JPost Editorial: Our fair lady

Many British Jews feel threatened by BDS, because it represents another front in the war of extermination against Israel.

By
February 4, 2017 21:45
3 minute read.
London

London. (photo credit: REUTERS)

 
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Before his scheduled meeting with US President Donald Trump in Washington in mid-month, Prime Minister Benjamin Netanyahu is to hold his first session with the leader of another important ally, British Prime Minister Theresa May, on Monday. It will be their first meeting since May became prime minister in July.

Pundits suggest that their get-together is part of a Netanyahu plan to revive a 1980s troika that included Israel, Britain, and the US during an era when Ronald Reagan was president of the United States and Margaret Thatcher was prime minister of Britain.

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Netanyahu mentioned these upcoming visits at a memorial ceremony in Ariel for Likud MK and former mayor Ron Nachman, saying his meeting with Trump has “a great deal of importance” for Israel and the Jewish people. So does his encounter with May.

Netanyahu told the press that he and May will discuss “the changing reality in our region, and the need to adopt new, common approaches to face the big challenges in our region, first and foremost the threat from Iran.”

Their meeting follows recent demonstrations of support for Israel by May regarding the recent exercise in futility of the so-called Paris peace conference, which excluded representatives from Israel and the Palestinian Authority.

“We have particular reservations about an international conference intended to advance peace between the parties that does not involve them – indeed, which is taking place against the wishes of the Israelis – and which is taking place just days before the transition to a new American president when the US will be the ultimate guarantor of any agreement,” a statement by May’s Foreign Office read.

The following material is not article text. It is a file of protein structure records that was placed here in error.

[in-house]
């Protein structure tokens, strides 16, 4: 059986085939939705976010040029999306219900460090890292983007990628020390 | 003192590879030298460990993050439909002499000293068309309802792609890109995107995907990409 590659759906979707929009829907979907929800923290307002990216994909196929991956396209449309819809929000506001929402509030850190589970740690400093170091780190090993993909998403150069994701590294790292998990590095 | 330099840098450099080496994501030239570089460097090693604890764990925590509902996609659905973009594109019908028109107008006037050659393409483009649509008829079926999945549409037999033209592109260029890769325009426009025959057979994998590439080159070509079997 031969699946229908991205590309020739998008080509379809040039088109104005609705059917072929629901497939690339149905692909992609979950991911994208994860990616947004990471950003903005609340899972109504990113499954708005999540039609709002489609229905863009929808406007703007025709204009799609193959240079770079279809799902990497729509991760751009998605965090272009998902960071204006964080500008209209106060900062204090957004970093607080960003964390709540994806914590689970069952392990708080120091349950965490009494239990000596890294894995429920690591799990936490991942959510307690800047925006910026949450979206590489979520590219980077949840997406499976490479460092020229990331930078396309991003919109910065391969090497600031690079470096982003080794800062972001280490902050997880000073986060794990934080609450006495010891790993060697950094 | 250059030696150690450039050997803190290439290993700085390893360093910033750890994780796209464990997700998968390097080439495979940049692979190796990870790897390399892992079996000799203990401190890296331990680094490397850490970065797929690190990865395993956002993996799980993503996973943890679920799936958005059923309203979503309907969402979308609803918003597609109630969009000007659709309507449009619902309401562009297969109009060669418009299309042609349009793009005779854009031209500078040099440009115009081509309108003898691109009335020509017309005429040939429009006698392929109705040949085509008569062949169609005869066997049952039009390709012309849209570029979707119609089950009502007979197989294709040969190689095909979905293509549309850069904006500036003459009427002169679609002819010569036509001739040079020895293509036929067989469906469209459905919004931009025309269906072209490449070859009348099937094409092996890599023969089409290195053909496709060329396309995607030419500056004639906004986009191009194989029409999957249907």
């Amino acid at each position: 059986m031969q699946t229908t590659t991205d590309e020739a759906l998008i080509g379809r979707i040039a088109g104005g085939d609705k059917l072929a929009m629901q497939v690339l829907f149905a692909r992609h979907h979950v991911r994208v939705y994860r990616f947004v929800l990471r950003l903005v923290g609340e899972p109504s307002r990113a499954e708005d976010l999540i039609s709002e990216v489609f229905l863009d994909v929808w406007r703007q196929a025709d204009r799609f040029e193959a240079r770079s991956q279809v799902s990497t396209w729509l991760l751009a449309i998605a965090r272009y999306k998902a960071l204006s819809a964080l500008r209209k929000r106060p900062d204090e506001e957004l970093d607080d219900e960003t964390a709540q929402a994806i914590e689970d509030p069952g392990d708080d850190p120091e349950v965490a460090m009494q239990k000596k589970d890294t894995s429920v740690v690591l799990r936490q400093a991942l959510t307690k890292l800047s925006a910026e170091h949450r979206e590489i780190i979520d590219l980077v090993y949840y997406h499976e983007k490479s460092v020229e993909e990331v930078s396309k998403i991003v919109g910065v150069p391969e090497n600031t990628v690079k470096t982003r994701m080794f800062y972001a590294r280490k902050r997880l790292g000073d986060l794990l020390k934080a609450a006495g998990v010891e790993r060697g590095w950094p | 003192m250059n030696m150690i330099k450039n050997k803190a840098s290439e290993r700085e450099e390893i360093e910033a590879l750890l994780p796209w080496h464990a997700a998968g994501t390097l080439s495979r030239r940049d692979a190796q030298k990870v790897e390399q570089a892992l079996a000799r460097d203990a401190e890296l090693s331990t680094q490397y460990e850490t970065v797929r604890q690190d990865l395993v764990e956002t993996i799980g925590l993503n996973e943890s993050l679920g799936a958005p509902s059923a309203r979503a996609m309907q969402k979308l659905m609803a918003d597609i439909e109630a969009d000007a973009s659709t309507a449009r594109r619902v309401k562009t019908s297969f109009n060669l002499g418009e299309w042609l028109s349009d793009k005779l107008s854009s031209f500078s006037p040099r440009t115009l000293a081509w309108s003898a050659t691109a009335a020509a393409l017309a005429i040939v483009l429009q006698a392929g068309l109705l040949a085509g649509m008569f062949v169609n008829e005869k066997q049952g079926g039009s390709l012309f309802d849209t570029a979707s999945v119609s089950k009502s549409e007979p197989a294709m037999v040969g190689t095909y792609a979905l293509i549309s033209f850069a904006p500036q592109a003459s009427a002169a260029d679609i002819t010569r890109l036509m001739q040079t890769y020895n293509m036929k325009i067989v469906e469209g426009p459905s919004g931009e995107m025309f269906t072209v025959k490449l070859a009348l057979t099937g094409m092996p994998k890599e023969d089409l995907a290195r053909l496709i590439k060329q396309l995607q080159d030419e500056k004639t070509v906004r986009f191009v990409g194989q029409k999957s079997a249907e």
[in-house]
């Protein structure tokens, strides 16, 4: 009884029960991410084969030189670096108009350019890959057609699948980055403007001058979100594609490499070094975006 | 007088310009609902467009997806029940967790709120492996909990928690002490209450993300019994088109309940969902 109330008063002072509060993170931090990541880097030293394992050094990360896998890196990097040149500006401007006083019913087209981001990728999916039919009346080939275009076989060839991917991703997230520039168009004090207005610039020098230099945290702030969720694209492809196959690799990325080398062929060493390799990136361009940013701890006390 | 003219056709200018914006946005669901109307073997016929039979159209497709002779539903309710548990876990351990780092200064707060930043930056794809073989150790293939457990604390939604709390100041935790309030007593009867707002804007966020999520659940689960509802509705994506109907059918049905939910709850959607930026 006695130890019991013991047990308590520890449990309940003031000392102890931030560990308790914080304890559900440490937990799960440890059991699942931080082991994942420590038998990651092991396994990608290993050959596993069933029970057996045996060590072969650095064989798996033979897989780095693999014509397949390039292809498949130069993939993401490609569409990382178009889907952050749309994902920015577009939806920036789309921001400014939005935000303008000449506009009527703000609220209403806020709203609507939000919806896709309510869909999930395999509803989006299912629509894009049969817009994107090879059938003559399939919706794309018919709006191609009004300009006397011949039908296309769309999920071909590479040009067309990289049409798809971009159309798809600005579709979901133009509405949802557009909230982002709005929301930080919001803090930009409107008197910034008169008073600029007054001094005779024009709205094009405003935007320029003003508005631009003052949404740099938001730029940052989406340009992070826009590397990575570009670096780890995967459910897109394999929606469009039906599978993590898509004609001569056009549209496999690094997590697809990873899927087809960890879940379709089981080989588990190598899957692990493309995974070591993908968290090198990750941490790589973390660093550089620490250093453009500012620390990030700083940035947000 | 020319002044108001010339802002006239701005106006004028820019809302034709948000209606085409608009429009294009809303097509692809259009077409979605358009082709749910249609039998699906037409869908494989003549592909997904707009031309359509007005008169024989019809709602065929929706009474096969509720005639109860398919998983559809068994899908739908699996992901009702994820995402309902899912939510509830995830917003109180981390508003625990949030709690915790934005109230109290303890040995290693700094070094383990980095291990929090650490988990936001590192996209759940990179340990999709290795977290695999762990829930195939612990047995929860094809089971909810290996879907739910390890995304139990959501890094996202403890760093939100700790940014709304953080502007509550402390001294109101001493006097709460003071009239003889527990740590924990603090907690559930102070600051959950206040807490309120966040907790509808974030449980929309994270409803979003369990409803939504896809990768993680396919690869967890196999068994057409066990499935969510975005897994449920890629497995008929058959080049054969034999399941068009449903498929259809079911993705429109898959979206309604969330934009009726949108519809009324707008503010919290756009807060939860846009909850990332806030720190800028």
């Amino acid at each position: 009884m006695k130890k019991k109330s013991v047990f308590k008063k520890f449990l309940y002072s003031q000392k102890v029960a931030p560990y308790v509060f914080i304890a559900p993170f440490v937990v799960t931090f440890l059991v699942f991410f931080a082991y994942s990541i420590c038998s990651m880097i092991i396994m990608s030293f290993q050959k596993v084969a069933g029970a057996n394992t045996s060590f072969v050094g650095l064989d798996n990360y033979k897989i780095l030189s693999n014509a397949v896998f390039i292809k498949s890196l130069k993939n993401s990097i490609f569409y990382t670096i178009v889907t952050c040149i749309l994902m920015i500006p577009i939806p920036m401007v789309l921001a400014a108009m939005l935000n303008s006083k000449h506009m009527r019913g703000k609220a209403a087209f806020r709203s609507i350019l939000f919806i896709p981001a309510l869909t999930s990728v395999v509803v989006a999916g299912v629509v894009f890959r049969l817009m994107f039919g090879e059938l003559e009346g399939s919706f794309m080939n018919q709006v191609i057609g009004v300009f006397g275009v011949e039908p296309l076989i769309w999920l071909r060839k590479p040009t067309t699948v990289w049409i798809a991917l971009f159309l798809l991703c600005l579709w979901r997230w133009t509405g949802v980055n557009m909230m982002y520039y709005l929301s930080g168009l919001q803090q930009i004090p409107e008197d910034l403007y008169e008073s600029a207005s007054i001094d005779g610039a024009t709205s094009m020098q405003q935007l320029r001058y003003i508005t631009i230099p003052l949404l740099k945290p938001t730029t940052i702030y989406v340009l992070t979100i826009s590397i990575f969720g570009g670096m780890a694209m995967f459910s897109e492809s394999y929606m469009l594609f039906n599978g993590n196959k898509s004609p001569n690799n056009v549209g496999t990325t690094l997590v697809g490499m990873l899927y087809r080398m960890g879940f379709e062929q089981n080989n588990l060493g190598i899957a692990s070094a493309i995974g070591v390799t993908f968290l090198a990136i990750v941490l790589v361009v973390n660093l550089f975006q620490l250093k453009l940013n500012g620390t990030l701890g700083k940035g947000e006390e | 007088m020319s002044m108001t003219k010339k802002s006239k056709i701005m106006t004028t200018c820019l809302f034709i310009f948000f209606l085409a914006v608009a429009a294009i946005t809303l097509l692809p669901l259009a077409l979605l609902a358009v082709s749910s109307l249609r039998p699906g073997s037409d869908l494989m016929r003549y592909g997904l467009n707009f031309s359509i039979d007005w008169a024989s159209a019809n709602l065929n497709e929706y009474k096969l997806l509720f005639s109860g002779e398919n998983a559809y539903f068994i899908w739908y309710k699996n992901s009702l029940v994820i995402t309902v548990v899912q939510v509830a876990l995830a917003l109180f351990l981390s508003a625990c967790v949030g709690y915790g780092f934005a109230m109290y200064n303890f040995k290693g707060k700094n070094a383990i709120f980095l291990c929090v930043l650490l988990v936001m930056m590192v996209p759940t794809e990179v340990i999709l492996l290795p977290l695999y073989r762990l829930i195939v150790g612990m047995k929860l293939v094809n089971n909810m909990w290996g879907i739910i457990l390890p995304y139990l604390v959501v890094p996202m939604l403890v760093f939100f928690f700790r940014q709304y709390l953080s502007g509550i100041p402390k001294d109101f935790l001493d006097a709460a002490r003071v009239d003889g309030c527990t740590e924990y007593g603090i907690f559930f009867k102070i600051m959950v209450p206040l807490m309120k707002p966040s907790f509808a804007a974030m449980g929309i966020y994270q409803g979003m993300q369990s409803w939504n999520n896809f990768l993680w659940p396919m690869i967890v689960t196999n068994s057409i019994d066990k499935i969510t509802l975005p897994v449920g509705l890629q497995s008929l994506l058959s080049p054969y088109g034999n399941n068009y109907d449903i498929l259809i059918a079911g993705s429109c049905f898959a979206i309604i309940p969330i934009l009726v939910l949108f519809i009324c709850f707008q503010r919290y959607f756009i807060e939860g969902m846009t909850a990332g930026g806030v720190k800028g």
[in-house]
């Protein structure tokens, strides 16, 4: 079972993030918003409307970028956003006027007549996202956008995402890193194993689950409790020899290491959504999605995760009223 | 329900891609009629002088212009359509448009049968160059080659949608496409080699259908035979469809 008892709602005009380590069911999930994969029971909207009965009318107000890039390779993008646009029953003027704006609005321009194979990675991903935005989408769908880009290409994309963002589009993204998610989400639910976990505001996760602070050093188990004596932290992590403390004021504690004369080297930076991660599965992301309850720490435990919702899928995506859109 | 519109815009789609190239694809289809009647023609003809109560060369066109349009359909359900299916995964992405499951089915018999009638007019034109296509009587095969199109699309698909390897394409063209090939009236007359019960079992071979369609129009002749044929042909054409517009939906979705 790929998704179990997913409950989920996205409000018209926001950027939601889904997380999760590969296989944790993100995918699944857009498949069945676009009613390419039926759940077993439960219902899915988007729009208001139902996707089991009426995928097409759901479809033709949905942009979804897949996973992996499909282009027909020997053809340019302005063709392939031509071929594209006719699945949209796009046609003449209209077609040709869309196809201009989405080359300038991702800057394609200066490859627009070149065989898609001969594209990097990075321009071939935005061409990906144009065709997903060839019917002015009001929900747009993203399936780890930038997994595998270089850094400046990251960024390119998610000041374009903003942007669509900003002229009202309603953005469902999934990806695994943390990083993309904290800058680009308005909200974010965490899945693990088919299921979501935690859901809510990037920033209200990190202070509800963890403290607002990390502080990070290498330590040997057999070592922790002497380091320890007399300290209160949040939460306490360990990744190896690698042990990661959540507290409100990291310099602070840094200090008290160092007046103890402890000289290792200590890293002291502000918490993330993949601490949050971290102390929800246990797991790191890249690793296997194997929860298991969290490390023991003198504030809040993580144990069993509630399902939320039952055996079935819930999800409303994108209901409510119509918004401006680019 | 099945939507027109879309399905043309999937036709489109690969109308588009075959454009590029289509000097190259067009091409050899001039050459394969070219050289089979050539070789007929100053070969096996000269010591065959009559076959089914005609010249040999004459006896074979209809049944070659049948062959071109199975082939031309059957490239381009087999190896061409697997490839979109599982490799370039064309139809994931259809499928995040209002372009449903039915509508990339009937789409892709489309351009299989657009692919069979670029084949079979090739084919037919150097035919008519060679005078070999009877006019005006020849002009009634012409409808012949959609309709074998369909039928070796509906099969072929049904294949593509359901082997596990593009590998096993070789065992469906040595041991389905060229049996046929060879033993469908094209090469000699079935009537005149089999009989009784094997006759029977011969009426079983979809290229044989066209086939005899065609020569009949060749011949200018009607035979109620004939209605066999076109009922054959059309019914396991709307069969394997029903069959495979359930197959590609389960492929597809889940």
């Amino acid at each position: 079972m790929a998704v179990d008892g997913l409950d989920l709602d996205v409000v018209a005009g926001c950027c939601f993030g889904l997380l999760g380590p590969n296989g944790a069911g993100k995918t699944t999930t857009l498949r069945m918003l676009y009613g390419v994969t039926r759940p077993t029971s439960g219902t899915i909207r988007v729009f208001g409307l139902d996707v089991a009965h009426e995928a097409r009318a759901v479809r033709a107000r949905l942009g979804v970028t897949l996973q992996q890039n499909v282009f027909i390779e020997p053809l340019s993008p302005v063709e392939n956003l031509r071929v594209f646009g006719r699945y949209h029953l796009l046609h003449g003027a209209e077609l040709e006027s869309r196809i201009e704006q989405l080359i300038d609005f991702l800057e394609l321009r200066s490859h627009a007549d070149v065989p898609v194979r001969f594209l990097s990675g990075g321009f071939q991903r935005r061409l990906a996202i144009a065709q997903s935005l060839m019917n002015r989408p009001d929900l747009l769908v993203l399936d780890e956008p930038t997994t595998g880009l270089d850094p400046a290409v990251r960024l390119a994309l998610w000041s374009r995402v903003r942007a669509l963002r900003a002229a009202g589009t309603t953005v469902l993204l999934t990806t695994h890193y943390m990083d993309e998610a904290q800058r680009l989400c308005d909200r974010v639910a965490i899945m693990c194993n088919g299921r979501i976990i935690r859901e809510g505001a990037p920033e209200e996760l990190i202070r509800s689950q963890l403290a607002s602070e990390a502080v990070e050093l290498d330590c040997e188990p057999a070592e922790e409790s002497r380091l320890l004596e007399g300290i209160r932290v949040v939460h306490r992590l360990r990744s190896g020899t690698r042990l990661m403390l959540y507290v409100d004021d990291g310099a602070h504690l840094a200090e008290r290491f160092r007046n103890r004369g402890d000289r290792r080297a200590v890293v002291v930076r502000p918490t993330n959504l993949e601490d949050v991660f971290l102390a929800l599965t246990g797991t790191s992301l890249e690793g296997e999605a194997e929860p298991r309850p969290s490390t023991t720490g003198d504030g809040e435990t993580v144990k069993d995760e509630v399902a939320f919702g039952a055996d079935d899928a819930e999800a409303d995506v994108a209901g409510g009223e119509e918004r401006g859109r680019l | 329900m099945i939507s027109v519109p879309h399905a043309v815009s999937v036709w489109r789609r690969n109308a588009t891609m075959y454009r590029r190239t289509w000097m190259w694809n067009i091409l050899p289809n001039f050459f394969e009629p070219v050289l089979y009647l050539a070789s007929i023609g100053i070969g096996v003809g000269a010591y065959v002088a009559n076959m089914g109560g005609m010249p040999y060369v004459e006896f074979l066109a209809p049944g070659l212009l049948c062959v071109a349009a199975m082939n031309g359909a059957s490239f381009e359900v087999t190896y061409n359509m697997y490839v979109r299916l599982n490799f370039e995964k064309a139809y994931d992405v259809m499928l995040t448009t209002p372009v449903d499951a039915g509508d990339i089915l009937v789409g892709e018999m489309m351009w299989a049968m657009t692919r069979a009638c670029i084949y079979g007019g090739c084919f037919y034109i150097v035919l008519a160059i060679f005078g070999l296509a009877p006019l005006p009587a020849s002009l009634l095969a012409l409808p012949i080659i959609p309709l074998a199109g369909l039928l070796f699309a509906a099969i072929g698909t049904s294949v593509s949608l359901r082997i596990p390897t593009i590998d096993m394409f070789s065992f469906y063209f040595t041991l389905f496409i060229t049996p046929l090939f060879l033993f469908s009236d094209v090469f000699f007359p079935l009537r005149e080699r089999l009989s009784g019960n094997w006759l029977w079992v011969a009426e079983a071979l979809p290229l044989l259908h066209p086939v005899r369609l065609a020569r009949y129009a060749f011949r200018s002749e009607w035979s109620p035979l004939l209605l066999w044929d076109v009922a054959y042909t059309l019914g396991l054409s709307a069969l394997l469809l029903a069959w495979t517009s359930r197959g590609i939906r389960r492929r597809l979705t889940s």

The Paris conference witnessed an important development: Britain, joined by Australia, broke ranks with some 70 countries and declined to endorse a tepid statement about preserving the two-state solution for Israel and the PA while condemning Israel’s settlement policy.



Even though this move echoed positions long supported by previous British governments, it was a wakeup call that stunned the would-be peacemakers. “It was a watershed moment for UK-Israel relations and a huge change from anything I had seen before,” Jonathan Hoffman, a former vice chairman of Britain’s Zionist Federation, told JTA , noting that the United Kingdom typically sided with its allies on policies toward the Jewish state.

The British “snub” of the Paris peace summit – as The Guardian characterized it – took the world by surprise, considering expectations that Britain would repeat its leading role, as Foreign Secretary Boris Johnson had boasted of drafting and passing the December 23 Security Council resolution condemning Israeli settlements as a “flagrant violation of international law.”

Trump has called for Britain to veto any further action on Israel at the UN and a British diplomat told JTA in confidence on Monday that his country would not support another attempt in the near future to pass a hostile resolution on Israel. Given that French officials were called out by Trump’s transition team for holding the Paris summit, the Guardian suggested that May engineered the Paris snub to demonstrate how her new policy follows Trump’s lead.

Another indication followed on December 29, when May’s spokesman openly criticized then-secretary of state John Kerry’s statement the previous day defending the US abstention on the Security Council’s anti-settlements resolution. The British prime minister chided Kerry for “focusing on only one issue” – the settlements – and for calling the Netanyahu government the “most rightwing” in Israel’s history.

“We do not believe that it is appropriate to attack the composition of the democratically elected government of an ally,” May’s office declared in its public castigation of Kerry.

May has taken Britain further along the road to sanity regarding Israel than its effort a year ago, when then prime minister David Cameron took bold action against the Boycott, Divestment and Sanctions movement. He declared such boycotts are divisive, potentially damaging to the UK’s relationship with Israel and risk fueling antisemitism.

Many British Jews feel threatened by BDS, because it represents another front in the war of extermination against Israel. By standing up for Israel, Prime Minister May has courageously shown that Britain is on the right side of history.

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